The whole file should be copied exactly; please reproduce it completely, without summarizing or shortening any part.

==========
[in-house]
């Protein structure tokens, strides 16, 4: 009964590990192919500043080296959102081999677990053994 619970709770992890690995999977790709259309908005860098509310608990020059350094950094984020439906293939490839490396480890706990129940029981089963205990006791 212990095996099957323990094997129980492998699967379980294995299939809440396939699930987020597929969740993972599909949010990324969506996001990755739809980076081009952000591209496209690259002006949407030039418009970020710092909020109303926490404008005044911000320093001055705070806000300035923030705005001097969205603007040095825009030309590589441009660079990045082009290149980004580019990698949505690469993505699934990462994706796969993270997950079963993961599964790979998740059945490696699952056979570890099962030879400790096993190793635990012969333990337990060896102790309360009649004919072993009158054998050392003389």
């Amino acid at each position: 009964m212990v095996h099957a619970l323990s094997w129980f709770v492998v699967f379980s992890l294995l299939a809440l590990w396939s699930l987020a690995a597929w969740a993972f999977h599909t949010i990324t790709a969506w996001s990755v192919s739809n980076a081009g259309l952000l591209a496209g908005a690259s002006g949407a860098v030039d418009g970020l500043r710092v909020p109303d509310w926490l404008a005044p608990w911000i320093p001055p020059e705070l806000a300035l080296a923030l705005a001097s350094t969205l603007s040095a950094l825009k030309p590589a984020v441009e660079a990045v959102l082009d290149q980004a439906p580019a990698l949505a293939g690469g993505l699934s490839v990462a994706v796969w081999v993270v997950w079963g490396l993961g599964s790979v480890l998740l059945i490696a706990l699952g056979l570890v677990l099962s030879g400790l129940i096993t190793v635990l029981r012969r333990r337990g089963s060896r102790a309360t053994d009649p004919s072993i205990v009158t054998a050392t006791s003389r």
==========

[in-house]
């Protein structure tokens, strides 16, 4: 009964590990192919500043080296959102081999677990053994 619970709770992890690995999977790709259309908005860098509310608990020059350094950094984020439906293939490839490396480890706990129940029981089963205990006791 212990095996099957323990094997129980492998699967379980294995299939809440396939699930987020597929969740993972599909949010990324969506996001990755739809980076081009952000591209496209690259002006949407030039418009970020710092909020109303926490404008005044911000320093001055705070806000300035923030705005001097969205603007040095825009030309590589441009660079990045082009290149980004580019990698949505690469993505699934990462994706796969993270997950079963993961599964790979998740059945490696699952056979570890099962030879400790096993190793635990012969333990337990060896102790309360009649004919072993009158054998050392003389």
């Amino acid at each position: 009964m212990v095996h099957a619970l323990s094997w129980f709770v492998v699967f379980s992890l294995l299939a809440l590990w396939s699930l987020a690995a597929w969740a993972f999977h599909t949010i990324t790709a969506w996001s990755v192919s739809n980076a081009g259309l952000l591209a496209g908005a690259s002006g949407a860098v030039d418009g970020l500043r710092v909020p109303d509310w926490l404008a005044p608990w911000i320093p001055p020059e705070l806000a300035l080296a923030l705005a001097s350094t969205l603007s040095a950094l825009k030309p590589a984020v441009e660079a990045v959102l082009d290149q980004a439906p580019a990698l949505a293939g690469g993505l699934s490839v990462a994706v796969w081999v993270v997950w079963g490396l993961g599964s790979v480890l998740l059945i490696a706990l699952g056979l570890v677990l099962s030879g400790l129940i096993t190793v635990l029981r012969r333990r337990g089963s060896r102790a309360t053994d009649p004919s072993i205990v009158t054998a050392t006791s003389r």